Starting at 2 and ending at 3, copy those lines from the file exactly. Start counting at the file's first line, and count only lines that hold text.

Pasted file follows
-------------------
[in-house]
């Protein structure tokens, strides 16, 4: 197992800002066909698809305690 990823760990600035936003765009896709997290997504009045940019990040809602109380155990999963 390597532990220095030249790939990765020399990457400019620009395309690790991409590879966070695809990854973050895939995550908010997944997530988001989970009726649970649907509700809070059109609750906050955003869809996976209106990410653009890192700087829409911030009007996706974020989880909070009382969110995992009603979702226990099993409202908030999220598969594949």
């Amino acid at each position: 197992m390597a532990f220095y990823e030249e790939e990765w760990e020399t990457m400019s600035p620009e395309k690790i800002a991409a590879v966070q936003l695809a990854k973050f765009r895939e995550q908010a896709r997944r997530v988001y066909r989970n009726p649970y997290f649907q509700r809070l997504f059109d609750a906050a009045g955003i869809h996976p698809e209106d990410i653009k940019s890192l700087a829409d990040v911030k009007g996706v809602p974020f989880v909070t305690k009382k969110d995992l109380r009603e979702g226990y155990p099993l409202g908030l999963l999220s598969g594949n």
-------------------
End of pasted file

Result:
């Protein structure tokens, strides 16, 4: 197992800002066909698809305690 990823760990600035936003765009896709997290997504009045940019990040809602109380155990999963 390597532990220095030249790939990765020399990457400019620009395309690790991409590879966070695809990854973050895939995550908010997944997530988001989970009726649970649907509700809070059109609750906050955003869809996976209106990410653009890192700087829409911030009007996706974020989880909070009382969110995992009603979702226990099993409202908030999220598969594949």
């Amino acid at each position: 197992m390597a532990f220095y990823e030249e790939e990765w760990e020399t990457m400019s600035p620009e395309k690790i800002a991409a590879v966070q936003l695809a990854k973050f765009r895939e995550q908010a896709r997944r997530v988001y066909r989970n009726p649970y997290f649907q509700r809070l997504f059109d609750a906050a009045g955003i869809h996976p698809e209106d990410i653009k940019s890192l700087a829409d990040v911030k009007g996706v809602p974020f989880v909070t305690k009382k969110d995992l109380r009603e979702g226990y155990p099993l409202g908030l999963l999220s598969g594949n």